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Archive for April, 2013

Writing, or Reporting?

Haven’t you had the experience finding yourself cursing at the end of reading an article or commentary on the paper, only to find nothing more than a literal description of commonly known facts or events?  I am experiencing that again today.  The newspaper column describes the pitfalls of checking into private hospitals in town, resulting in gigantic hospital bills due to the recommendation of private rooms by the medical staff.  The bills are seldom adequately covered by medical insurance and more and more patients end up having a second heart attack the moment they take a glimpse of the six-figures screaming at them.

So I was captivated by this very real and relevant topic and read on.  The article quickly ended advising patients to watch out for such occurrences.  That’s it.  No advice, no suggestions, and no tips for further information.  What’s the big idea of pointing out some commonly known facts and nothing else?

This is robbery, since I think the columnist is paid a fixed fee for regular posts on the paper, and she needs to keep writing to earn her paycheck.  I know it’s a short column, and I shouldn’t be expecting investigative journalism on a paper that is aimed for a 15-minute consumption during subway rides.  Yet, I still want better standards.

I always think there can be various angles to write.  You can offer help, advice and solutions, or if that is too heavy for the lifestyle and entertainment section, write with a viewpoint, or simply, an emotion.  Let the readers understand you.  Let the readers feel for you.  Not everyone will care about it, but at least you are writing something, or some emotional reaction, that is one of a kind.  If I don’t find material, at least I want to see some authenticity.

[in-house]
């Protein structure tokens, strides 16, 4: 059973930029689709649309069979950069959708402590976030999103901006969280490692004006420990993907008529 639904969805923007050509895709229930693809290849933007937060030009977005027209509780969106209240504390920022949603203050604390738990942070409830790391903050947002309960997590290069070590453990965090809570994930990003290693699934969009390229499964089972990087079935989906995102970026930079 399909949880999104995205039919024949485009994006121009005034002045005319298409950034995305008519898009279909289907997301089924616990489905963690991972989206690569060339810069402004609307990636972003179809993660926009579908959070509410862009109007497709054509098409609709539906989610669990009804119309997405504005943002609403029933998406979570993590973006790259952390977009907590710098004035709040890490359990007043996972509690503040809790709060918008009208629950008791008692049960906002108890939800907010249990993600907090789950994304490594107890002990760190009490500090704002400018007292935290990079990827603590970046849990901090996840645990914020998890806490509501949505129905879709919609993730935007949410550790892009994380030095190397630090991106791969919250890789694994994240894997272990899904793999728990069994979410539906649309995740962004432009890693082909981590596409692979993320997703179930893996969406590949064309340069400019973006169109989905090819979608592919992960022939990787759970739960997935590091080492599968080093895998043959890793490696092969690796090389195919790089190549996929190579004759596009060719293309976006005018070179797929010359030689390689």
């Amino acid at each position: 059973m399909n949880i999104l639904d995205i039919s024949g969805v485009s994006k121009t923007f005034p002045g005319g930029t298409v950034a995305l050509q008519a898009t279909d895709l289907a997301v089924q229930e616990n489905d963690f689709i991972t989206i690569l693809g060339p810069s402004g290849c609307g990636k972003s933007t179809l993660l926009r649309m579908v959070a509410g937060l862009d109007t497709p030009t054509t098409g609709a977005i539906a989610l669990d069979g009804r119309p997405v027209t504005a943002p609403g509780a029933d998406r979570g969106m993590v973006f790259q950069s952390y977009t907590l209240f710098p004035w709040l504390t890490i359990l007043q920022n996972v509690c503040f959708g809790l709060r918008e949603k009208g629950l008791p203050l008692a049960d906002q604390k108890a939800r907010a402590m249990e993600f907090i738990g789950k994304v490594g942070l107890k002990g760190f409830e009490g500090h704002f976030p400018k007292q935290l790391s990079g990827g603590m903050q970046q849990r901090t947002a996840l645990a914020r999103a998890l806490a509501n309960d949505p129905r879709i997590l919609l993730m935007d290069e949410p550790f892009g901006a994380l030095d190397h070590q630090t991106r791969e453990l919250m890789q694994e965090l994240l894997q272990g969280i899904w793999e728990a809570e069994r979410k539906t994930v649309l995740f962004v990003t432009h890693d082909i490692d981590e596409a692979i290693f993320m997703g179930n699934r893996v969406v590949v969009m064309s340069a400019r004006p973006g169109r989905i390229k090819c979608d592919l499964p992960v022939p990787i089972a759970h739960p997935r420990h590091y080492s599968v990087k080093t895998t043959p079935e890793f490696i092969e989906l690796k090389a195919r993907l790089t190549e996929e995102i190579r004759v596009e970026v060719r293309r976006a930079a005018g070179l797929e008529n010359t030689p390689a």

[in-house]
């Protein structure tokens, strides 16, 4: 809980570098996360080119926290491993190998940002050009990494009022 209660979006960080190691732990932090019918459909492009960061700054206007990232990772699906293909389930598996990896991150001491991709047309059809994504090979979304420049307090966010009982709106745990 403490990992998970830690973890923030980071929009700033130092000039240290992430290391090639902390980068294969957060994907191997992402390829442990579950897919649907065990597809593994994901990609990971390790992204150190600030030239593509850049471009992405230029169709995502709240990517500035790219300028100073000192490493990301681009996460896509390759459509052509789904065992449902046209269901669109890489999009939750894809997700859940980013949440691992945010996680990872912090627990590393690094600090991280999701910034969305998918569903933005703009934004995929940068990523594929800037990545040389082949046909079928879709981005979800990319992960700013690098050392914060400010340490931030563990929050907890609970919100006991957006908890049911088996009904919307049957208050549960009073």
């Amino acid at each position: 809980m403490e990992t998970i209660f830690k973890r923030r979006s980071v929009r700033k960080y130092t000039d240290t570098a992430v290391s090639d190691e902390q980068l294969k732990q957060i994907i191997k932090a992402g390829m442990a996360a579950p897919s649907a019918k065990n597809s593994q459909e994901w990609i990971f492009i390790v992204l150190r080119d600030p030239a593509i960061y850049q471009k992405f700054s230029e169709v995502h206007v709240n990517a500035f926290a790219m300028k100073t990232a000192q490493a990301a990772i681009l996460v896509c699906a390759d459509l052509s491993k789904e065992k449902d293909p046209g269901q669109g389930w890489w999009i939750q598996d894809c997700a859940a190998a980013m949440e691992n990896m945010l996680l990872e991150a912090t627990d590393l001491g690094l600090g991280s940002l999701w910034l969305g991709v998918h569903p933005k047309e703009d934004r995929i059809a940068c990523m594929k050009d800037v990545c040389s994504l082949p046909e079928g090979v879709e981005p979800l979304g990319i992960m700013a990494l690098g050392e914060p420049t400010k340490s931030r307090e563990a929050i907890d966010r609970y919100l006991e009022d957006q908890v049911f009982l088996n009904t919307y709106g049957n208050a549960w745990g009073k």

The best columnists that I have come across offers sincerity, humor, wit, and the willingness to open up for those who enjoy some emotional stimulation through reading.  That takes some skills and practice, but more than anything, the confidence and also the humility to share one’s true viewpoints.  It’s harder than you think.  Expressing coherently a relatable thought on a short column proves to be a lot more challenging than it seems.  No wonder I’m seeing so many ridiculous columns by pseudo-reporters, instead of the true columnists that I have expected them to be.

Not everyone may agree with me of course, but I’ll admit that I’m looking for passion when I read.  It may not exactly be chicken soup, but at least it can be a small piece of chocolate, for the soul.

Writing

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